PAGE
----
Creating Empowering Reframes
(Add or view comments at the bottom of the page.)
One of the tasks of a coach, and a possibility for anyone who does transformational work, is creating powerful reframes to facilitate the cognitive shift. Once someone begins to let go of anger, fear, or upset, there is often the question of ‘What now?’ Finding a new way to be, or a new action to take, is part of a reframe.
In coaching, we are taught to empower our clients by letting them make suggestions and decisions. As EFT tapping practitioners, sometimes we suggest reframes to our clients in extended setups. I have found that suggesting reframes, based on intuition, is often more effective when dealing with overcoming upset. If I ask a client how she would like to feel now, if she’s coming off of years of upset, she will often be confused and unsure. Here’s an example:
After a client has released her anger, or most of it, towards her father for his indifferent treatment of her, she may be confused about how to relate to him. After all, her ‘normal’ emotion was anger. As a practitioner, I have numerous choices. I could suggest emotions to her, such as love, respect, gratitude, etc., and sometimes those might work. But what I have found to be particularly empowering is to create the opportunity for new emotions, without dictating what they should be. Here’s the setup phrase:
Even though I’m used to feeling anger towards my father, I choose to find a new way to relate to him that works for me. I may not know what that will look like, and I may not be sure that I can do it, but I choose to create something that works for me.
Tapping reminder phrases would be (one round):
I’m used to feeling anger towards my father … Part of me thinks he deserves it … I haven’t felt another way … What other emotion is there? … I’m so used to this anger
Positive reminder phrases would be (one round):
Perhaps there is another way … What if I could find another way to relate? … What if I could relate in a way that empowers me? … I’m not sure what that could be … I could ask for help from the Universe, God , Spirit … I choose to consider that I can find a way … I choose to relate in a way that empowers me … I choose to relate in a way that works for me.
After this, a client will often suggest their new way to relate, i.e. ‘I think I could be cordial to my father’ or ‘I think that I can relate to him like an equal’ or ‘I think I could find sympathy for him’. These are all very different, and that’s fine, because they are the client’s choices. Sometimes I will do one more round, using the client’s choice, for example with the setup:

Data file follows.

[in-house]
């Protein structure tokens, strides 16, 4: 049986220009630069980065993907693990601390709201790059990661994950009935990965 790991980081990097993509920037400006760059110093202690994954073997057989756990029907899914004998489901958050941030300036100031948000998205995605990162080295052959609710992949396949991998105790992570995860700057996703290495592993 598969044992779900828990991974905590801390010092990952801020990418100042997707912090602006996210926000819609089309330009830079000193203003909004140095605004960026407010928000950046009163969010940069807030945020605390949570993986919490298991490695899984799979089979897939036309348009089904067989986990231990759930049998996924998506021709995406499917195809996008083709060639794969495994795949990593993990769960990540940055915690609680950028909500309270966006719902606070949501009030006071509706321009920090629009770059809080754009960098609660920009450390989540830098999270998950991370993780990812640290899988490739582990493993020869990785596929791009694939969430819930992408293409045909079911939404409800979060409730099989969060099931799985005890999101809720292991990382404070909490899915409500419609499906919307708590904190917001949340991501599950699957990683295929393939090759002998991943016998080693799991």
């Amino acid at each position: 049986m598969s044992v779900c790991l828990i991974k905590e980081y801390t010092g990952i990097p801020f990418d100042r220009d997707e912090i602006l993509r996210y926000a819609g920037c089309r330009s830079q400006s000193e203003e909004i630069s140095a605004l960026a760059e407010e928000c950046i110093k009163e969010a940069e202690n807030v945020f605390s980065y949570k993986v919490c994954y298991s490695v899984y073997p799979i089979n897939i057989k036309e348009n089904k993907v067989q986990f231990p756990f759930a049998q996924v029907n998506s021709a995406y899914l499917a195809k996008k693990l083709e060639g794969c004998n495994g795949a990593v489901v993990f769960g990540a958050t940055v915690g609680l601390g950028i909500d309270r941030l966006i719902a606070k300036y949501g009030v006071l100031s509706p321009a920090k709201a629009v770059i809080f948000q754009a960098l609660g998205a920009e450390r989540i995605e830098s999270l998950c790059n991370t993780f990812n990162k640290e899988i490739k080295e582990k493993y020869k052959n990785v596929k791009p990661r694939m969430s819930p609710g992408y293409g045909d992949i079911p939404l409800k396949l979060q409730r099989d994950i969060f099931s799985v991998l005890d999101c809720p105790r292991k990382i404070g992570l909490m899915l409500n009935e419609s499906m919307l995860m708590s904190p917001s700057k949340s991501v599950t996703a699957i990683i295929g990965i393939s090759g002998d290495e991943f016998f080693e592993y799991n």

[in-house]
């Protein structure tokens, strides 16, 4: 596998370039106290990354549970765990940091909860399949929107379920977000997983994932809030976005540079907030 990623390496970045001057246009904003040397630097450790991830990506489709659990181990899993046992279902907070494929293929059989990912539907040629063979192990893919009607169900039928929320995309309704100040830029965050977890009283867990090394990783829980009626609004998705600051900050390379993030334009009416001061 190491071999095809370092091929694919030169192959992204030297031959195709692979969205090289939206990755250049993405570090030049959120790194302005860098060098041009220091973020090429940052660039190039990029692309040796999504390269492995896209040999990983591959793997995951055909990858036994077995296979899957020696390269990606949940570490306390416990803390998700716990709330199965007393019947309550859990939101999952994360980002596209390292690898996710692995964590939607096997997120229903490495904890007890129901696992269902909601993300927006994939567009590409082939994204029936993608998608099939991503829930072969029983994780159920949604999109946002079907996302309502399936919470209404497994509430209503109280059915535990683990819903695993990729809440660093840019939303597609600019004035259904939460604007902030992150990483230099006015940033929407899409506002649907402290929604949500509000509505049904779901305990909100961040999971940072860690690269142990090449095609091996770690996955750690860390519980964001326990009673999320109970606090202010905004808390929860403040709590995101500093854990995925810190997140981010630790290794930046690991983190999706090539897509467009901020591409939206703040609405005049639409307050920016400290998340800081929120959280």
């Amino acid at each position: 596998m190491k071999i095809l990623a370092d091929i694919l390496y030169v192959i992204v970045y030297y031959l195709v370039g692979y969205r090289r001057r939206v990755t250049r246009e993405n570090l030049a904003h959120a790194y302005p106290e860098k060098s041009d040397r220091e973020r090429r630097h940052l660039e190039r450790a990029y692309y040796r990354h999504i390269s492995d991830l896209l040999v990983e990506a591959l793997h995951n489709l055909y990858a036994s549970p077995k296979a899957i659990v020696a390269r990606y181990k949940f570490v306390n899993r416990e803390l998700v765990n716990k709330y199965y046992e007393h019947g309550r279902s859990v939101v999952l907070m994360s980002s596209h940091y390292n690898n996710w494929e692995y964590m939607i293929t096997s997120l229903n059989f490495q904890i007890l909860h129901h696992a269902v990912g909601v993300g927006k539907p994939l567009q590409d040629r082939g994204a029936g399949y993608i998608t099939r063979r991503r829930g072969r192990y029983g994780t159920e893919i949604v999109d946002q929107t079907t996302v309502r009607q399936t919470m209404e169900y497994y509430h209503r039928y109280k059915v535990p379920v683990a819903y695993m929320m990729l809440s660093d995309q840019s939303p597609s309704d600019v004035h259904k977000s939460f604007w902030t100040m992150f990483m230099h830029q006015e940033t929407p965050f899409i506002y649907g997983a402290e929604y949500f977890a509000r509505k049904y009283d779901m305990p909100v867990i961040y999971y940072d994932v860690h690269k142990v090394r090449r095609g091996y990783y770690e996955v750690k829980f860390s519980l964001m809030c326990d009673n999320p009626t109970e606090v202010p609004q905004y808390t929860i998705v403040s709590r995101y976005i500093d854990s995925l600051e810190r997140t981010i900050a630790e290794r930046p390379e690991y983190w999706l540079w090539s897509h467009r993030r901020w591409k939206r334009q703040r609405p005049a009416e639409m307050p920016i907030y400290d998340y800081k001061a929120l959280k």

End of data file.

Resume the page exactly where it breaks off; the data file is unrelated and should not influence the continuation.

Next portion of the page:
Even though I’m used to feeling anger at my father, I choose to find sympathy for him now.
With this type of Choices setup, ordinarily I would do three rounds – one negative, one positive, and one alternating. Because of the previous open-ended reframe, though, I may only do one full round, alternating the negative and positive statements. I believe that it sinks in faster, because the client is in charge!
Important points to put in an open-ended, empowering reframe:
1) Use a Choices statement. Using ‘I choose’ is empowering just by itself.
2) Allow it to be OK for the client to not have immediate answers (‘I may not know what that will look like’)
3) Allow it to be OK if the client doesn’t do this (‘I may not be sure that I can do this’)
4) Make it personal (‘I choose to create something that works for me’)
This type of reframe puts the power in the hands of the clients. It avoids the situation where they feel pushed by the practitioner – since often we are working to eliminate a trigger of being ‘told what to do’, this is especially important! And it gives the client a feeling of empowerment, because s/he has stepped into a possibility that resonates personally.
View All Articles by this Author
Pamela Bruner is a business success coach and a meridian tapping expert. She is the creator of the ‘Business Success Breakthrough Program’ which combines practical business-building advice for entrepreneurs with meridian tapping techniques such as EFT. Pamela is also the co-author of the book ‘EFT and Beyond – Cutting Edge Techniques for Personal Transformation’.
Leave a Comment
Disclaimer: All information on this website is for educational purposes only, and the content is not intended to suggest that it is a
substitute for proper medical care or good common sense.
While EFT has produced remarkable clinical results, it must still be considered to be in the experimental stage
and thus practitioners and the public must take complete responsibility for their use of it.
In addition, the articles on this site represent the views of the authors and do not necessarily reflect those of the
founder of EFT, Gary Craig, nor the owner of this web site, Stefan Gonick.